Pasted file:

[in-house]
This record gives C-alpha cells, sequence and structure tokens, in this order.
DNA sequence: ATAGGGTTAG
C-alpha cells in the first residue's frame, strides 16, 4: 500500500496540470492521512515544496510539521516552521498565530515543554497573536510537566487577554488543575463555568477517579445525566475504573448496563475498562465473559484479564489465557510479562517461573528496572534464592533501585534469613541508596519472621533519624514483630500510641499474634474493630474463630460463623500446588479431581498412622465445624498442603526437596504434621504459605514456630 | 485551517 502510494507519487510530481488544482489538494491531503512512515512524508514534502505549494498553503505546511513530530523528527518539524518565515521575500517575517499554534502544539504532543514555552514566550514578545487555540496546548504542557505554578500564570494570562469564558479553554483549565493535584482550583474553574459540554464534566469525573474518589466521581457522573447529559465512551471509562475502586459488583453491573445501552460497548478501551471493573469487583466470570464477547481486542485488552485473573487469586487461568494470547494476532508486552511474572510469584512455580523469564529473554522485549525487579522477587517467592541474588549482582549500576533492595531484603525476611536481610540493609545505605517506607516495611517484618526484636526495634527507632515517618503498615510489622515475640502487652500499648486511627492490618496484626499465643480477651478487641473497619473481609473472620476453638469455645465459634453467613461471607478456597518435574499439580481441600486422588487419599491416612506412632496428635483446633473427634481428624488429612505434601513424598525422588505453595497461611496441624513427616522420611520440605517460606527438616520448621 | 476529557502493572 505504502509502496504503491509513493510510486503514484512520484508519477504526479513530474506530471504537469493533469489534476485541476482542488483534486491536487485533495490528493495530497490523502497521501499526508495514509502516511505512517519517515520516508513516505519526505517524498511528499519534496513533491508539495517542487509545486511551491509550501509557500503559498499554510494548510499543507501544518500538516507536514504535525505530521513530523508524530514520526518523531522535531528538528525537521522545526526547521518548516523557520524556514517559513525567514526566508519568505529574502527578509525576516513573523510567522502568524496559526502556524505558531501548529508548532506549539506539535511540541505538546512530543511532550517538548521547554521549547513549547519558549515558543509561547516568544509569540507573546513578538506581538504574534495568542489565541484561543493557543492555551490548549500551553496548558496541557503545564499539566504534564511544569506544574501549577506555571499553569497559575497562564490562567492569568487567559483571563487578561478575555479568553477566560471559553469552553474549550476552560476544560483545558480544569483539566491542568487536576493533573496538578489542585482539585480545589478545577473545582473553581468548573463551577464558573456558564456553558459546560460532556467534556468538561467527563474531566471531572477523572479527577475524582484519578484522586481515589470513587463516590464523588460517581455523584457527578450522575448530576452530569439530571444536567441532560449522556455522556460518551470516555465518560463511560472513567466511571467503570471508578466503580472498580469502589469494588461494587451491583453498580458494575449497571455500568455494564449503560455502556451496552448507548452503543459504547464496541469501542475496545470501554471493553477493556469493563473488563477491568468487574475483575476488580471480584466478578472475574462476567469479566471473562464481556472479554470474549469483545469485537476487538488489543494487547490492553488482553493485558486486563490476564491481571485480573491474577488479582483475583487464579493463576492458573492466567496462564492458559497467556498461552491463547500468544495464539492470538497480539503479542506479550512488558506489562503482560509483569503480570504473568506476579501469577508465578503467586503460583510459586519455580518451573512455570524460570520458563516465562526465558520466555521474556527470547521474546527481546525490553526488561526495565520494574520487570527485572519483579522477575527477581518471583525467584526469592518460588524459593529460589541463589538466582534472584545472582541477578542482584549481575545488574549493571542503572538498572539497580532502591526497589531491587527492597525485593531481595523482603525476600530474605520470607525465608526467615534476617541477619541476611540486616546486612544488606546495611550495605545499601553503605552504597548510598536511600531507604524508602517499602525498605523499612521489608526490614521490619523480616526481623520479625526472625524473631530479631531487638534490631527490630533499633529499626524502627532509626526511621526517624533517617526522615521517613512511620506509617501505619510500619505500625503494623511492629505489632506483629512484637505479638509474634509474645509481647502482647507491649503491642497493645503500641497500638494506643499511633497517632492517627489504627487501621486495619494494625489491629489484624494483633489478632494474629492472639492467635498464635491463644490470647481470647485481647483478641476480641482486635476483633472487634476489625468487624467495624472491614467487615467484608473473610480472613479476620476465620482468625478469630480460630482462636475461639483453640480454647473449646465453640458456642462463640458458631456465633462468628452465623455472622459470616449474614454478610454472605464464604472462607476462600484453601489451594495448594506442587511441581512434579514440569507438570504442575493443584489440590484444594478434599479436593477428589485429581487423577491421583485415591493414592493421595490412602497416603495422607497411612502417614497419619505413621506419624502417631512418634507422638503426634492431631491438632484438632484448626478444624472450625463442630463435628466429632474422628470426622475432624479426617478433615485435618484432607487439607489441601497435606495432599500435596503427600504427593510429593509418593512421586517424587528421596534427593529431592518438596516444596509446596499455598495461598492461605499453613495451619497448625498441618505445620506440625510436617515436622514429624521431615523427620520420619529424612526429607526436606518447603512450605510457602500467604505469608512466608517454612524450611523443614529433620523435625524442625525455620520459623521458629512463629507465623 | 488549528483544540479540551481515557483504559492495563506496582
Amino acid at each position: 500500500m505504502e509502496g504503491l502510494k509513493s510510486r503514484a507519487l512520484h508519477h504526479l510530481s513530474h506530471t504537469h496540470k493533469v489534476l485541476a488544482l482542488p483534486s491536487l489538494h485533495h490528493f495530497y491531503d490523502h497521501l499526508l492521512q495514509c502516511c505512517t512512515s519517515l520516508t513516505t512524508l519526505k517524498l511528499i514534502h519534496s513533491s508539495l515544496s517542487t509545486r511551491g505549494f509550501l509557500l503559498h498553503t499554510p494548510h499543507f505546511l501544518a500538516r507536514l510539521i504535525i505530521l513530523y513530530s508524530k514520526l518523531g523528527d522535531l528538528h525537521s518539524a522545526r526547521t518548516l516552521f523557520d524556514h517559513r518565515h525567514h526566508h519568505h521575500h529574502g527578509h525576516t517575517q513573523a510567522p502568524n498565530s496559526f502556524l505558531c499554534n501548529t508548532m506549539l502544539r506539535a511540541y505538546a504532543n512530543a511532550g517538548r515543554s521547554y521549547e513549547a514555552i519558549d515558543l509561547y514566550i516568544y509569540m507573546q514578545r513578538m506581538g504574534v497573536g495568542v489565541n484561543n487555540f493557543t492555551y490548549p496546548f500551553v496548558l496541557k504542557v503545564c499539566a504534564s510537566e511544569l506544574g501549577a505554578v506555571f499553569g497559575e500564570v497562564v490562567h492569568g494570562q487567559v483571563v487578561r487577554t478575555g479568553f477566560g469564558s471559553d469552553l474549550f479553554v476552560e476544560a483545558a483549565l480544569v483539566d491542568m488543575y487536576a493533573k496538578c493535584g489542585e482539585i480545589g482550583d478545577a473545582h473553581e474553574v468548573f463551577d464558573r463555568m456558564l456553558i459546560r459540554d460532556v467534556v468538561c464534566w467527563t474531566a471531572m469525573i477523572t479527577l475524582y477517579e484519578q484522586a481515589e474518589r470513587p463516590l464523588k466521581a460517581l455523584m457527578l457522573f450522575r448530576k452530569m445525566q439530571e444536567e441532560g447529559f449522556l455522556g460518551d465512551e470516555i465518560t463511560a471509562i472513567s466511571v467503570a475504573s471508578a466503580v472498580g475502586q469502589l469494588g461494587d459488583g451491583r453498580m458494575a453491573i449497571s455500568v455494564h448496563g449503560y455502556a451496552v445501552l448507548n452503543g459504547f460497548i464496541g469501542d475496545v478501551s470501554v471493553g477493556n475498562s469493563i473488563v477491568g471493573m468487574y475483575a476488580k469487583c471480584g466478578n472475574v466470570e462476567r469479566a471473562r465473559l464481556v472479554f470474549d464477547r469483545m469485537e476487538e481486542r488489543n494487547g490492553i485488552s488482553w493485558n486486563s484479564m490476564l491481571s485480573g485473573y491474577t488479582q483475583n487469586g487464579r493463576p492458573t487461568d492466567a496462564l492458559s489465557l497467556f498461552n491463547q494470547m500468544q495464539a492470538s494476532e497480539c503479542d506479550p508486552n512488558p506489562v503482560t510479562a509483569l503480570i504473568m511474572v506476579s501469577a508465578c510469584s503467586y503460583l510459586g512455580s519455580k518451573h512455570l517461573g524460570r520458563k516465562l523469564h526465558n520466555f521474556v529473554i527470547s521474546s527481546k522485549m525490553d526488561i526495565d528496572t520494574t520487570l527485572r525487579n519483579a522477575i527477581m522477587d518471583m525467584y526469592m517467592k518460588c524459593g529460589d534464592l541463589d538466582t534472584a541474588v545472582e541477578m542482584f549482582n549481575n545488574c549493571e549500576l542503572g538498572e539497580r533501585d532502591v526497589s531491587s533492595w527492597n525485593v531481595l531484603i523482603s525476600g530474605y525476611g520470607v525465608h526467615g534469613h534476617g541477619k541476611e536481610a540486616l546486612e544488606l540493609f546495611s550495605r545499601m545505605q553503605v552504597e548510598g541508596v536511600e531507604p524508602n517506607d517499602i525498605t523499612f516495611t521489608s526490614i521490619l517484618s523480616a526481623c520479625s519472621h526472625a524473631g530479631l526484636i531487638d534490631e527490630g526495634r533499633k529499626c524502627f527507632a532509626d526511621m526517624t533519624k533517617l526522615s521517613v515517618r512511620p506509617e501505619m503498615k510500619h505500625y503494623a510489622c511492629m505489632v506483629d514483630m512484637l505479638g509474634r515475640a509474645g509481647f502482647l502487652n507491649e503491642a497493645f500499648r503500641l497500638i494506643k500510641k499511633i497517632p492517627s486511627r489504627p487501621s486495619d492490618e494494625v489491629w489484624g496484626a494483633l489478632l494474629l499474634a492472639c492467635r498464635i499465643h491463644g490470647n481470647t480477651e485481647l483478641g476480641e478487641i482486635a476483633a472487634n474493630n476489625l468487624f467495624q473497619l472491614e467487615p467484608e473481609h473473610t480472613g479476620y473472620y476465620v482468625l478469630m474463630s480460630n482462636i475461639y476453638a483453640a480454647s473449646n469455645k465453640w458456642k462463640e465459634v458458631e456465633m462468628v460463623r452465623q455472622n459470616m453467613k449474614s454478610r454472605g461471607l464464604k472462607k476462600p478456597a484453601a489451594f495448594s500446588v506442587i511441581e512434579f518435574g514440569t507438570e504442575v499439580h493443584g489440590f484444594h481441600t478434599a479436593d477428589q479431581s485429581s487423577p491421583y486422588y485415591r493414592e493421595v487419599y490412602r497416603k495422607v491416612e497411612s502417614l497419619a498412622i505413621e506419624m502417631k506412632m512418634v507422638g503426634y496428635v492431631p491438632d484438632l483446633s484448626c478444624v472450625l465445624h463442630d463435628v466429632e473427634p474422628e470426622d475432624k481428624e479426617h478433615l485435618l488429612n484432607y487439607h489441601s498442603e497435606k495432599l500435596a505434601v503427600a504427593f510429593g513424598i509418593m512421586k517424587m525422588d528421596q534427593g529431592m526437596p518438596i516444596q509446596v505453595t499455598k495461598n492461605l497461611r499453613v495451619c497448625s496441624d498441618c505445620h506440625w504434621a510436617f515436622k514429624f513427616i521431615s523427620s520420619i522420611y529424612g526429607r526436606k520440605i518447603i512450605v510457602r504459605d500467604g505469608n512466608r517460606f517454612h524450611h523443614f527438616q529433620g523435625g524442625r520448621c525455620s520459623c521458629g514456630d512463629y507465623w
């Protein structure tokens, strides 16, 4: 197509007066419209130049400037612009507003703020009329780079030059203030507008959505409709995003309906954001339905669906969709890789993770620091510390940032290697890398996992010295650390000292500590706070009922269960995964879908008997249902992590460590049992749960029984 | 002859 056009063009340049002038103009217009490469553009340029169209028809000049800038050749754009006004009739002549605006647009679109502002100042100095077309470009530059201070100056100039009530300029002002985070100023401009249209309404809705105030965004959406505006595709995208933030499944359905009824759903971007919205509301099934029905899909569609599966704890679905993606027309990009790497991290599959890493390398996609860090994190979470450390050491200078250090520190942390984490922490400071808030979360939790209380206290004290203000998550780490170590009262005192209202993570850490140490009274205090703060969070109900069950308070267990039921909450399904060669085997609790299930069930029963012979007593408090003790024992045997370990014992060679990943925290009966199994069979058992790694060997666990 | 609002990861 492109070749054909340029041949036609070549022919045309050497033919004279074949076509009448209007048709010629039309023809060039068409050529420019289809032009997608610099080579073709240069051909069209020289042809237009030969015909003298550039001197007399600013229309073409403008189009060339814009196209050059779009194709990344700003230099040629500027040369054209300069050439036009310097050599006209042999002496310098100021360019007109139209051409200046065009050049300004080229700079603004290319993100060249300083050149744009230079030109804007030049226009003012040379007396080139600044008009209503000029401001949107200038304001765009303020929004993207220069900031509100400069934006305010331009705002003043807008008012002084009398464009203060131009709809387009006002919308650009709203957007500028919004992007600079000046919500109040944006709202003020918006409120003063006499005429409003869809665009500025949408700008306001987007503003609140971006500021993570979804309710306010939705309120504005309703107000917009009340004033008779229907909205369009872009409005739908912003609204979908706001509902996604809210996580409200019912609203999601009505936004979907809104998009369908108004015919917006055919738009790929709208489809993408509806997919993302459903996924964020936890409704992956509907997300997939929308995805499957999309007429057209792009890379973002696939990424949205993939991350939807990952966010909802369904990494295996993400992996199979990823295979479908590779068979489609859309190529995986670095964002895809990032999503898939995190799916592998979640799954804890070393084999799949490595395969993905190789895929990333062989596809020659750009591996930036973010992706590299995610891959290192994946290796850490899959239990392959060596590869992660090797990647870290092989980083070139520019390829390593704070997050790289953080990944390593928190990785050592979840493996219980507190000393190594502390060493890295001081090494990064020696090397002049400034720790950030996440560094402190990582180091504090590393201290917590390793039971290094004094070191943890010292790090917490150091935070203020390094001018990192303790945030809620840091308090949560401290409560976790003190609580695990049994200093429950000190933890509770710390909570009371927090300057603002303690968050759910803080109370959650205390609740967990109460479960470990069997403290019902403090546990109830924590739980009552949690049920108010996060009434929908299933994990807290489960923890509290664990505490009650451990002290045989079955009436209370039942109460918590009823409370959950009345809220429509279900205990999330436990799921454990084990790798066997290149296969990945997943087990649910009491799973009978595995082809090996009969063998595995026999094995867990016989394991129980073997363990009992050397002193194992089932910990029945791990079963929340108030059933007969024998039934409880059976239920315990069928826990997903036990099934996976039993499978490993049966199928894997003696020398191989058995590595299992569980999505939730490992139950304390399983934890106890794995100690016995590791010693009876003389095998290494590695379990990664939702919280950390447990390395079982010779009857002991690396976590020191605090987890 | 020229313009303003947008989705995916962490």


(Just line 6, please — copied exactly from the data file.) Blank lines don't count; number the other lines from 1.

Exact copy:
């Protein structure tokens, strides 16, 4: 197509007066419209130049400037612009507003703020009329780079030059203030507008959505409709995003309906954001339905669906969709890789993770620091510390940032290697890398996992010295650390000292500590706070009922269960995964879908008997249902992590460590049992749960029984 | 002859 056009063009340049002038103009217009490469553009340029169209028809000049800038050749754009006004009739002549605006647009679109502002100042100095077309470009530059201070100056100039009530300029002002985070100023401009249209309404809705105030965004959406505006595709995208933030499944359905009824759903971007919205509301099934029905899909569609599966704890679905993606027309990009790497991290599959890493390398996609860090994190979470450390050491200078250090520190942390984490922490400071808030979360939790209380206290004290203000998550780490170590009262005192209202993570850490140490009274205090703060969070109900069950308070267990039921909450399904060669085997609790299930069930029963012979007593408090003790024992045997370990014992060679990943925290009966199994069979058992790694060997666990 | 609002990861 492109070749054909340029041949036609070549022919045309050497033919004279074949076509009448209007048709010629039309023809060039068409050529420019289809032009997608610099080579073709240069051909069209020289042809237009030969015909003298550039001197007399600013229309073409403008189009060339814009196209050059779009194709990344700003230099040629500027040369054209300069050439036009310097050599006209042999002496310098100021360019007109139209051409200046065009050049300004080229700079603004290319993100060249300083050149744009230079030109804007030049226009003012040379007396080139600044008009209503000029401001949107200038304001765009303020929004993207220069900031509100400069934006305010331009705002003043807008008012002084009398464009203060131009709809387009006002919308650009709203957007500028919004992007600079000046919500109040944006709202003020918006409120003063006499005429409003869809665009500025949408700008306001987007503003609140971006500021993570979804309710306010939705309120504005309703107000917009009340004033008779229907909205369009872009409005739908912003609204979908706001509902996604809210996580409200019912609203999601009505936004979907809104998009369908108004015919917006055919738009790929709208489809993408509806997919993302459903996924964020936890409704992956509907997300997939929308995805499957999309007429057209792009890379973002696939990424949205993939991350939807990952966010909802369904990494295996993400992996199979990823295979479908590779068979489609859309190529995986670095964002895809990032999503898939995190799916592998979640799954804890070393084999799949490595395969993905190789895929990333062989596809020659750009591996930036973010992706590299995610891959290192994946290796850490899959239990392959060596590869992660090797990647870290092989980083070139520019390829390593704070997050790289953080990944390593928190990785050592979840493996219980507190000393190594502390060493890295001081090494990064020696090397002049400034720790950030996440560094402190990582180091504090590393201290917590390793039971290094004094070191943890010292790090917490150091935070203020390094001018990192303790945030809620840091308090949560401290409560976790003190609580695990049994200093429950000190933890509770710390909570009371927090300057603002303690968050759910803080109370959650205390609740967990109460479960470990069997403290019902403090546990109830924590739980009552949690049920108010996060009434929908299933994990807290489960923890509290664990505490009650451990002290045989079955009436209370039942109460918590009823409370959950009345809220429509279900205990999330436990799921454990084990790798066997290149296969990945997943087990649910009491799973009978595995082809090996009969063998595995026999094995867990016989394991129980073997363990009992050397002193194992089932910990029945791990079963929340108030059933007969024998039934409880059976239920315990069928826990997903036990099934996976039993499978490993049966199928894997003696020398191989058995590595299992569980999505939730490992139950304390399983934890106890794995100690016995590791010693009876003389095998290494590695379990990664939702919280950390447990390395079982010779009857002991690396976590020191605090987890 | 020229313009303003947008989705995916962490």